Friday, December 23, 2011

The Classical Approach to Decision-Making

The classical approach is described in a three step process:
1. You collect all possible choices for your definition. Identify what are possible solutions and review what will happen, if you choose one of these consequences. At the end of the first step, you should have a list of all viable options.
2. Now rank the options. Use your personal preferences to guide you through these options. At the end of this step, you have a ranked list of options, with the best option on the top of the list.
3. Now select the best alternative, which should be the one on the top of the list. This should lead you to the future that you wanted to have.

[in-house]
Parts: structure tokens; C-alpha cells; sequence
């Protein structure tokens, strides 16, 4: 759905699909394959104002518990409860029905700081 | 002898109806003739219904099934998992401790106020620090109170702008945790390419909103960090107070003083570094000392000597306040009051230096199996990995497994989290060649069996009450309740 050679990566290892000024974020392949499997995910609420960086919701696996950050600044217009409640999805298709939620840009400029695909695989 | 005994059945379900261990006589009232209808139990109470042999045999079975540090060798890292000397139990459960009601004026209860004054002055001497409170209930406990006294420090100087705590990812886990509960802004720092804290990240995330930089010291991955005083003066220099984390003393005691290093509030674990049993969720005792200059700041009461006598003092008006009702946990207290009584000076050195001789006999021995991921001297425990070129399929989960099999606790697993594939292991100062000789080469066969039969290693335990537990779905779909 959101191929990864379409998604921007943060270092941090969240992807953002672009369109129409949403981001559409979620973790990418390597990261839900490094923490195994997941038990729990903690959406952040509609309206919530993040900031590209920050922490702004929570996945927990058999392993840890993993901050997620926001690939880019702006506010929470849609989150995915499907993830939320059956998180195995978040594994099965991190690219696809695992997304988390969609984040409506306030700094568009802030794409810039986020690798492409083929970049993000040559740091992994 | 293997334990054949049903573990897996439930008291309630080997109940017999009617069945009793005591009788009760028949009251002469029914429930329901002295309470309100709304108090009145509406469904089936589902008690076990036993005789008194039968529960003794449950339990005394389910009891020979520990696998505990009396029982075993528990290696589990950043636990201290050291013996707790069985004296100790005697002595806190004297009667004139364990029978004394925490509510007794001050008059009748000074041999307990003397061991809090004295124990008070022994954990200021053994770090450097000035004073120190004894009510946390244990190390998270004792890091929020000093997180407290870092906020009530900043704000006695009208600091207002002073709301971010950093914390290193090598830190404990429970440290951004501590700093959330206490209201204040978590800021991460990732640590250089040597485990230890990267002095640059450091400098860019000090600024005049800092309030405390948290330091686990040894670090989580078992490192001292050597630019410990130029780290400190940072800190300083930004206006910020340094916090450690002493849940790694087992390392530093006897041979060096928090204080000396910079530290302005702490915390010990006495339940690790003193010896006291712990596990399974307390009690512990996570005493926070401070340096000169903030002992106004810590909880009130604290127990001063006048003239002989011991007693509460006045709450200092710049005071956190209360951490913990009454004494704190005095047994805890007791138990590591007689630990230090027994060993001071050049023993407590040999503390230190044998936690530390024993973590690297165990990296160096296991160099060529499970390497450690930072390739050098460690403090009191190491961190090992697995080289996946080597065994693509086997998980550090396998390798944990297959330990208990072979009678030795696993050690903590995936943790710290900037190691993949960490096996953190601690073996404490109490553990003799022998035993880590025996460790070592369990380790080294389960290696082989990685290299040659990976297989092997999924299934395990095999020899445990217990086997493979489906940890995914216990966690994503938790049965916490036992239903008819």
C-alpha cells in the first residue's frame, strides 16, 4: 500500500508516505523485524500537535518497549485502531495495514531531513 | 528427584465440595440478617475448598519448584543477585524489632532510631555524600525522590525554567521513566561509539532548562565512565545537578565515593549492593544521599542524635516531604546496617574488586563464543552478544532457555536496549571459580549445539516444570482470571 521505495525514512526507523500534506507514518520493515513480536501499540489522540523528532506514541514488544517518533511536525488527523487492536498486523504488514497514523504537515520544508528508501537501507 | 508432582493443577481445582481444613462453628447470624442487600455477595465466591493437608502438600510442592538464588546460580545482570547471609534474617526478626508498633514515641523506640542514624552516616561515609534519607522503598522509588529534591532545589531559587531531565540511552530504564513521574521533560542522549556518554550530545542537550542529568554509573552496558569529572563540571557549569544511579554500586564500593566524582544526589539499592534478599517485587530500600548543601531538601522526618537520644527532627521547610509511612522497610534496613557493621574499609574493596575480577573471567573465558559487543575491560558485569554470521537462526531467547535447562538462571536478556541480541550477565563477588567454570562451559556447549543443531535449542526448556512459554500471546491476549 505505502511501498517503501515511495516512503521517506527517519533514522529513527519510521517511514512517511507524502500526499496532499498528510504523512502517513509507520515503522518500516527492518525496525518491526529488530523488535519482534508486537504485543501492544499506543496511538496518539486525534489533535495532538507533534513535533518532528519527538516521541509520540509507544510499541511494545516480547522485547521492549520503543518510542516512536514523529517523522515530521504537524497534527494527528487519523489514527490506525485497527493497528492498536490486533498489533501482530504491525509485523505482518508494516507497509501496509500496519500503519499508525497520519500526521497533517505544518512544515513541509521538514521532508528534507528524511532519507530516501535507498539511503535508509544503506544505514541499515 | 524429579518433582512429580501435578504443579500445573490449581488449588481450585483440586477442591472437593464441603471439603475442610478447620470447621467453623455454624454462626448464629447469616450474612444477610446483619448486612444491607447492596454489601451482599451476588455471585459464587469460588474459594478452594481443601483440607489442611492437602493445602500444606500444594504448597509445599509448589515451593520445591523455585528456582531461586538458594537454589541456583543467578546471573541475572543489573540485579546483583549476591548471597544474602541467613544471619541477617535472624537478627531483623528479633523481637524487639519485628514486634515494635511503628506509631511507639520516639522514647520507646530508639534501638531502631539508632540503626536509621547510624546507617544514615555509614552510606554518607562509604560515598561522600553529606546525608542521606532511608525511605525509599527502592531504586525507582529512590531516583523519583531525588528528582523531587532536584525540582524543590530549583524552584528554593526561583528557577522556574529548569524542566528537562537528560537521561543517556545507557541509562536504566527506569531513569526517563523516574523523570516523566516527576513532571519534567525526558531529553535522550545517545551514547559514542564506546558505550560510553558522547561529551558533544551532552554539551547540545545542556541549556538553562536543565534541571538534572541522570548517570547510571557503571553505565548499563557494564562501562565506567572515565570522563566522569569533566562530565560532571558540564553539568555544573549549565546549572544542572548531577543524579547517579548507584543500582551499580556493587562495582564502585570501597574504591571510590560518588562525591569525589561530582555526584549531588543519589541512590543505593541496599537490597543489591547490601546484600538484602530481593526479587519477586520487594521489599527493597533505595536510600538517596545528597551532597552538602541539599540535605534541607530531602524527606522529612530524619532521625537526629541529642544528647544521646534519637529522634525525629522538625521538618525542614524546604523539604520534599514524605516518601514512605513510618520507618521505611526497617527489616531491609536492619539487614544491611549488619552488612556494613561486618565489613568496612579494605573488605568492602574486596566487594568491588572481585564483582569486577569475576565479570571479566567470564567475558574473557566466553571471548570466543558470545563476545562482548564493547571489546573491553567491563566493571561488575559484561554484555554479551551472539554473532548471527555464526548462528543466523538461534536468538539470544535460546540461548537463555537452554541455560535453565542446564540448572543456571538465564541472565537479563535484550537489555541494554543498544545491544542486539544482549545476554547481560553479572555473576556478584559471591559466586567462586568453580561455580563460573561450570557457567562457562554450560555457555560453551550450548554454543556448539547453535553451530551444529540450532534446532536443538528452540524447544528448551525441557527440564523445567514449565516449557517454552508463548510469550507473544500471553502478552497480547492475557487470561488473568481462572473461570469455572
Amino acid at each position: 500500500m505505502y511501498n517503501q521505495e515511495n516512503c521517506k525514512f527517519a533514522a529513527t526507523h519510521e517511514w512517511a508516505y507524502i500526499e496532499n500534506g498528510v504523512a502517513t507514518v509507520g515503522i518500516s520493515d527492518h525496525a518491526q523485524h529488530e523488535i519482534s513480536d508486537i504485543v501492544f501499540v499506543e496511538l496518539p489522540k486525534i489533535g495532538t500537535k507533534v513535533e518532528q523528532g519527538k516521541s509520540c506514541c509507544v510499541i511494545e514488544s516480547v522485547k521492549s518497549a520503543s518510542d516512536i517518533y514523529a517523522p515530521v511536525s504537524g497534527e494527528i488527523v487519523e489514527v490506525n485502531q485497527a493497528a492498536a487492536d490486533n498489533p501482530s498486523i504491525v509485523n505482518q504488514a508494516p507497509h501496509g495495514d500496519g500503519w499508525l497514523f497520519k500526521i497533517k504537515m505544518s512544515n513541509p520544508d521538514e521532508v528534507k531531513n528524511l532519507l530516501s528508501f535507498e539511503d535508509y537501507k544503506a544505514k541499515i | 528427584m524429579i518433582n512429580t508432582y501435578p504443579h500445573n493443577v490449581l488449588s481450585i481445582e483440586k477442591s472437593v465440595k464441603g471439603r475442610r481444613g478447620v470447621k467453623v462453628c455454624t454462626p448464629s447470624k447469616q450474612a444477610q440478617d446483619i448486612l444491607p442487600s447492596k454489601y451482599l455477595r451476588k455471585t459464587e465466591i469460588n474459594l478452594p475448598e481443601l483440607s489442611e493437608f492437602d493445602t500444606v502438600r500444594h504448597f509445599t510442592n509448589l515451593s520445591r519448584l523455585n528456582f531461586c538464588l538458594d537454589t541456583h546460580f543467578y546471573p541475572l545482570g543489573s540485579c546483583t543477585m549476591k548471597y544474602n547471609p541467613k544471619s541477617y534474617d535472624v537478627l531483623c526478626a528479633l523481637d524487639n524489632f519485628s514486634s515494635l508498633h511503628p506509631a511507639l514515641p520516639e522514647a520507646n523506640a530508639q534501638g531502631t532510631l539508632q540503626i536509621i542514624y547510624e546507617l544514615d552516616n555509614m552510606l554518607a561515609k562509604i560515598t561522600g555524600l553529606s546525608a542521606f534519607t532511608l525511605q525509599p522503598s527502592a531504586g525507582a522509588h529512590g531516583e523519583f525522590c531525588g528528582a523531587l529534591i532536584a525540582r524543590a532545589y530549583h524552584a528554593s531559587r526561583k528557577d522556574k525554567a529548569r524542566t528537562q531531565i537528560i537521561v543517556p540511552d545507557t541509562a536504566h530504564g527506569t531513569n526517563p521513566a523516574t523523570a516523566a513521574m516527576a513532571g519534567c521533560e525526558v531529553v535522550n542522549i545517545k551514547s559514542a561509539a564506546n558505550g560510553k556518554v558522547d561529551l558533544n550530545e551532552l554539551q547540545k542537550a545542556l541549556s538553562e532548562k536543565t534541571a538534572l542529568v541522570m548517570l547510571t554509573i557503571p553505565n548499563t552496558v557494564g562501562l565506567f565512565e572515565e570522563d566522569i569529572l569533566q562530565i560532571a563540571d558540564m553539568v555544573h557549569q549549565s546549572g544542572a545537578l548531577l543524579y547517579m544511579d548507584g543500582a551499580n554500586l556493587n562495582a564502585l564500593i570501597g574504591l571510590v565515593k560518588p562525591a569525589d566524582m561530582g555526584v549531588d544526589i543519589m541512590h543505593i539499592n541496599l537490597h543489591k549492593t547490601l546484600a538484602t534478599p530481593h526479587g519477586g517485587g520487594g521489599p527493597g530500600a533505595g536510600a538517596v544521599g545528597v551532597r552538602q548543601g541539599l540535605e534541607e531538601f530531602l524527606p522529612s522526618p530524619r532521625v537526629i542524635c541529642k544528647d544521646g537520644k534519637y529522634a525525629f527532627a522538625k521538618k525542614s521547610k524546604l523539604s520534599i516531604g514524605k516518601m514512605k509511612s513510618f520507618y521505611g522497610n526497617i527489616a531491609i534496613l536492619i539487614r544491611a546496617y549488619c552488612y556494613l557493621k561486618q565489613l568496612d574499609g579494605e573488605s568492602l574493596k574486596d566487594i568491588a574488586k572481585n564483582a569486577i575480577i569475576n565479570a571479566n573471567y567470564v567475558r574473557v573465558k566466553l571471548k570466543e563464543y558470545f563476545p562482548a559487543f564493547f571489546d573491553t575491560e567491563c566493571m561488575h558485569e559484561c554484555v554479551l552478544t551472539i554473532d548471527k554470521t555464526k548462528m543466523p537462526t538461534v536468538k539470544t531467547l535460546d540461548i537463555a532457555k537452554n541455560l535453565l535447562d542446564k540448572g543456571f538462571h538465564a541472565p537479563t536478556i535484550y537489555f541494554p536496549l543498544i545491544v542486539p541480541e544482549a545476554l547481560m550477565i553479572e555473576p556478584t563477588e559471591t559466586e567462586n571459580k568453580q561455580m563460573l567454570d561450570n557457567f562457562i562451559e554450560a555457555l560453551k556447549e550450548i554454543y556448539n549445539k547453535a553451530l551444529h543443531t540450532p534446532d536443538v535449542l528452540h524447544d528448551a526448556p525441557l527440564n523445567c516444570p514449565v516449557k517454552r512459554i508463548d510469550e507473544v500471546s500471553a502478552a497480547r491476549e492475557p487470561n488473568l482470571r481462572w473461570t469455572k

This process is a short summary of the overall process and contains a high level summary of your decision steps. The process is clearly directed at one person deciding and the description is very vague in many parts.

In my opinion, this process is to high a level to be helpful. Some of the key problems of decision making are not clearly addressed. Especially the ranking step is an easy description, but really hard to do. When you are done with the ranking, the third step is automatically done.

While the process is simple and right, it is not very helpful for many more complicated decisions. It is so generic, that you may always find it to be applicable, if you are able to rank the options.



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